The press release:
Alvernia University and its athletic program officially change their nickname to the Golden Wolves.
“What is most extraordinary about this announcement is the overwhelming support and consensus that emerged from across the university community regarding the selection of the new nickname,” said Thomas F. Flynn, president. “Throughout this very inclusive process, the university community consistently emphasized the importance of having our new nickname be directly connected to our distinctive Franciscan heritage.”
According to the iconic Wolf of Gubbio story, St. Francis of Assisi tamed a wolf that had been terrorizing the city in the early 13th Century. The story symbolizes the power of peacemaking. Adding ‘golden’ to the name represents excellence and highlights one of the university’s traditional colors. And, Alvernia’s initials, AU, are the scientific symbol for gold. The school colors, maroon and gold, remain unchanged.
In March, a university task force was appointed to develop new name options. Representing students, faculty, athletic and other staff, alumni, parents, trustees and Bernardine Sisters, the task force invited and received hundreds of submissions from the university community with more than one-third suggesting variations of “wolves.”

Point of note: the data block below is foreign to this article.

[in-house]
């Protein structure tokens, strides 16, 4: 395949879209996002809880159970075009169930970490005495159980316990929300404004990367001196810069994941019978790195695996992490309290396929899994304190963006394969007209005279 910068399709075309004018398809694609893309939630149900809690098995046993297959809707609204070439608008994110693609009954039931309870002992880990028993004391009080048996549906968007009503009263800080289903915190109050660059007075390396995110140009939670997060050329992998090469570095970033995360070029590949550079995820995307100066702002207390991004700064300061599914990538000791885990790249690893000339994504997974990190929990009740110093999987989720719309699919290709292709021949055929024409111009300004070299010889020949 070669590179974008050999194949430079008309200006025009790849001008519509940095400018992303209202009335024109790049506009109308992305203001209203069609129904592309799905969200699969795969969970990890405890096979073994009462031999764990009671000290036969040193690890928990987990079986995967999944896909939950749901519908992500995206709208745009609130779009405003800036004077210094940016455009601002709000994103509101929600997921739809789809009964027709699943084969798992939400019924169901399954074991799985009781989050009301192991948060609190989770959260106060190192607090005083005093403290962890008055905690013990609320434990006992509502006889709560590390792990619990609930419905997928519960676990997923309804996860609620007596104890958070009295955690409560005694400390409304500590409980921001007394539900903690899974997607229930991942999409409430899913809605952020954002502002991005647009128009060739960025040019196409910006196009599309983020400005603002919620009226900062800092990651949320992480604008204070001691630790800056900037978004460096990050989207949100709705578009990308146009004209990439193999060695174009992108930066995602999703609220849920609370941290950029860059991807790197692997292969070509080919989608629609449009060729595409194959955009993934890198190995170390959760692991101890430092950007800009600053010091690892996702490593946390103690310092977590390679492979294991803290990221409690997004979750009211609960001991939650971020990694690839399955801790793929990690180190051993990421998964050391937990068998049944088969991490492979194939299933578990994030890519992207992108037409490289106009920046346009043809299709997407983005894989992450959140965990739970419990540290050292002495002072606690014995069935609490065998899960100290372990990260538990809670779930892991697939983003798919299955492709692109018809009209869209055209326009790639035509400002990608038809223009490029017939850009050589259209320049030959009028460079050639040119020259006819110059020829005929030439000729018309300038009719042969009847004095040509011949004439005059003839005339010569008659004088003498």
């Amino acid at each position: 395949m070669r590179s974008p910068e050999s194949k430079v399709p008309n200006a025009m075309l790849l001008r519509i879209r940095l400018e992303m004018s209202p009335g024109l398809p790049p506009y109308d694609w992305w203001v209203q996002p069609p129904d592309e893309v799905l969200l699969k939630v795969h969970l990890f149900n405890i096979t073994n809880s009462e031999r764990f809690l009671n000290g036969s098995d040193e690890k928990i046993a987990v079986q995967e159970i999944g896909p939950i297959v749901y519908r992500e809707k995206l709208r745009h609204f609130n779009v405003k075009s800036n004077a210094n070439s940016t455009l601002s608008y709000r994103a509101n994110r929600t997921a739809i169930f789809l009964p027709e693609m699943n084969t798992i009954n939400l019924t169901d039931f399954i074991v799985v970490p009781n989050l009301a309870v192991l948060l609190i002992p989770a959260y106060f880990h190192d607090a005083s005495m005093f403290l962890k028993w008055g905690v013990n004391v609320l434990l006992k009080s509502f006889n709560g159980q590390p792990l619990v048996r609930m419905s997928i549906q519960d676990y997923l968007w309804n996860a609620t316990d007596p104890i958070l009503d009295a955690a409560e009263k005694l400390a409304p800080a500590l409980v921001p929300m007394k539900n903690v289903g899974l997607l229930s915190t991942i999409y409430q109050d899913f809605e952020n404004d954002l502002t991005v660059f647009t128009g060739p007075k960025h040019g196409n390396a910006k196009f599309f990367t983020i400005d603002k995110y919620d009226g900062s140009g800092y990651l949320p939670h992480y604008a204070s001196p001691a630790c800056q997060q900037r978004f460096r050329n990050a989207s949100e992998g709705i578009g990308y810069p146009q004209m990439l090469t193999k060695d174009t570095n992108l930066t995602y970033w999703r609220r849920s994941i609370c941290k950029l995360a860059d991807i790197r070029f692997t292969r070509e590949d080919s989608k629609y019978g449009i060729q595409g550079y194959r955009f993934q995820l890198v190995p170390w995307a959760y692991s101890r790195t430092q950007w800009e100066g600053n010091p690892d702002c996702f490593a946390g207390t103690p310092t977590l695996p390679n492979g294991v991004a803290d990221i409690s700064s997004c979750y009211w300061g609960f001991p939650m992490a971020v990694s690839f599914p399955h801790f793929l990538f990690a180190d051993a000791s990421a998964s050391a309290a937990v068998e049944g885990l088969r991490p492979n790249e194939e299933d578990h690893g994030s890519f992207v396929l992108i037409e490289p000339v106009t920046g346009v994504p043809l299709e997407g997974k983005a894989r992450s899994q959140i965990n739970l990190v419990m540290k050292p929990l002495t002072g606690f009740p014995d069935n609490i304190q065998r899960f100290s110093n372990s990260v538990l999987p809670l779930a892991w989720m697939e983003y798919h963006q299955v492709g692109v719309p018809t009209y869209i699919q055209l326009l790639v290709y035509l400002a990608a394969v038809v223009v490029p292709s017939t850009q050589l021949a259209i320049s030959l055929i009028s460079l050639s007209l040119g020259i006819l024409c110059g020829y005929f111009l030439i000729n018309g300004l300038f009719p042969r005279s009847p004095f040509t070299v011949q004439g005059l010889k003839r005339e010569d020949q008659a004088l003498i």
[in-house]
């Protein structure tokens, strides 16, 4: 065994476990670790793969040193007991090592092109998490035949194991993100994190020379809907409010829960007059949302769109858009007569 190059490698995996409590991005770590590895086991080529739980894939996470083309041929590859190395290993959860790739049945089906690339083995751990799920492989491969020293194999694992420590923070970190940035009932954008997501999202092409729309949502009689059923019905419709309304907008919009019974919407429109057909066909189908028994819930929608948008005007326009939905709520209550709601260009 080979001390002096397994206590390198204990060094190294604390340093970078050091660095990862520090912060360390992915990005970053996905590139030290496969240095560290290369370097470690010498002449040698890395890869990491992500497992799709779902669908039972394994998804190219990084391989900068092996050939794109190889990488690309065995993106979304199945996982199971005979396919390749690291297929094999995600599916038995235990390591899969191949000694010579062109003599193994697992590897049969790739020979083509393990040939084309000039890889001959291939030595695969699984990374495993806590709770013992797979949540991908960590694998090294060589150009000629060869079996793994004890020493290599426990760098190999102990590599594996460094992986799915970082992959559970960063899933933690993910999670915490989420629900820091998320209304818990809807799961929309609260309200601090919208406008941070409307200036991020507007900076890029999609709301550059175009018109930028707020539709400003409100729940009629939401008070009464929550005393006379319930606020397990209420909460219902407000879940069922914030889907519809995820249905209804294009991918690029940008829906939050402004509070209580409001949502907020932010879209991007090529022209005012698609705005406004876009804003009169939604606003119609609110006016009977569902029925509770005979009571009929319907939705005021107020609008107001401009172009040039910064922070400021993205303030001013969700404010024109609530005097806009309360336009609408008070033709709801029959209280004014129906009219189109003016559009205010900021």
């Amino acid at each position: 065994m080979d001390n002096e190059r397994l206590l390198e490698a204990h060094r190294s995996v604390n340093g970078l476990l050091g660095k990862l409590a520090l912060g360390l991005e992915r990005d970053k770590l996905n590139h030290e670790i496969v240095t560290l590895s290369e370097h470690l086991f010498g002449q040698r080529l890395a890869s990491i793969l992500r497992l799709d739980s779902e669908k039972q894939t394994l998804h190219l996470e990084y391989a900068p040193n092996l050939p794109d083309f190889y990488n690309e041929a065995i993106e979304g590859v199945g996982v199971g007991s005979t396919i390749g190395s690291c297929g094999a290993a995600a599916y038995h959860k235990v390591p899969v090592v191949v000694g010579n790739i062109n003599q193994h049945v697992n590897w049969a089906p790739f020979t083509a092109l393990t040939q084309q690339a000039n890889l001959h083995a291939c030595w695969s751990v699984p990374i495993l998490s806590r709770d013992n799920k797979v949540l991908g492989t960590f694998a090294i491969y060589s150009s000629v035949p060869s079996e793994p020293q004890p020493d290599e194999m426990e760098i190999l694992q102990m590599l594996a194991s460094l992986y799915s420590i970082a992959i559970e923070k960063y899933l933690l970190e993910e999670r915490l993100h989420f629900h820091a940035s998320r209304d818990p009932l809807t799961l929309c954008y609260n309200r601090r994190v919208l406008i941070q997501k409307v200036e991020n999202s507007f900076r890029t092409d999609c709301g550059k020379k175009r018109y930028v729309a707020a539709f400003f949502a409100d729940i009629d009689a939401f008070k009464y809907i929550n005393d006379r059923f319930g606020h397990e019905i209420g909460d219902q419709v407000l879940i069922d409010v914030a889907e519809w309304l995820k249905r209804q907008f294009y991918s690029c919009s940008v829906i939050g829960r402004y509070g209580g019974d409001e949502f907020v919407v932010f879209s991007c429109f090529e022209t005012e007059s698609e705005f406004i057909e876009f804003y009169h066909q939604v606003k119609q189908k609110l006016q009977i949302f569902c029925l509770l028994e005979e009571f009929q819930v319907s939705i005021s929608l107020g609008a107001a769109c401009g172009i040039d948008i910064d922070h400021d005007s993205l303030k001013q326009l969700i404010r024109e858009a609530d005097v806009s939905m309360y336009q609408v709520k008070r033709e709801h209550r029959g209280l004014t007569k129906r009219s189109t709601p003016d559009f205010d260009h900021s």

Golden Wolves replaces the former name, Crusaders, which had been in use since the late 1970s when Alvernia launched its intercollegiate athletic program. Moving forward as the Golden Wolves, the university will unveil a new athletics visual identity in August and a new mascot in October, just in time for homecoming.
Alvernia University is recognized nationally as a student-centered “Distinctive Franciscan University,” part of the proud tradition of Catholic higher education. Since its founding in 1958, the Alvernia community has been inspired by messages of St. Francis, who was a prophetic voice for unity, inclusion and peacemaking.
A report in March underscored the controversy surrounding the mascot name:
“As at other schools with the same nickname, some at Alvernia have viewed ‘Crusaders’ as expressing commitment to and passion for a cause. In that regard, the name correlates with a positive, competitive image for athletics,” the school said in a press release, the College Fix reported. “On the other hand, many others have found the name ‘Crusaders’ troublesome, even offensive. Even more important, they view the image as opposed to the peace and harmony of ‘right relationships’ modeled by St. Francis and the spirit of inclusiveness for which Franciscans strive.”
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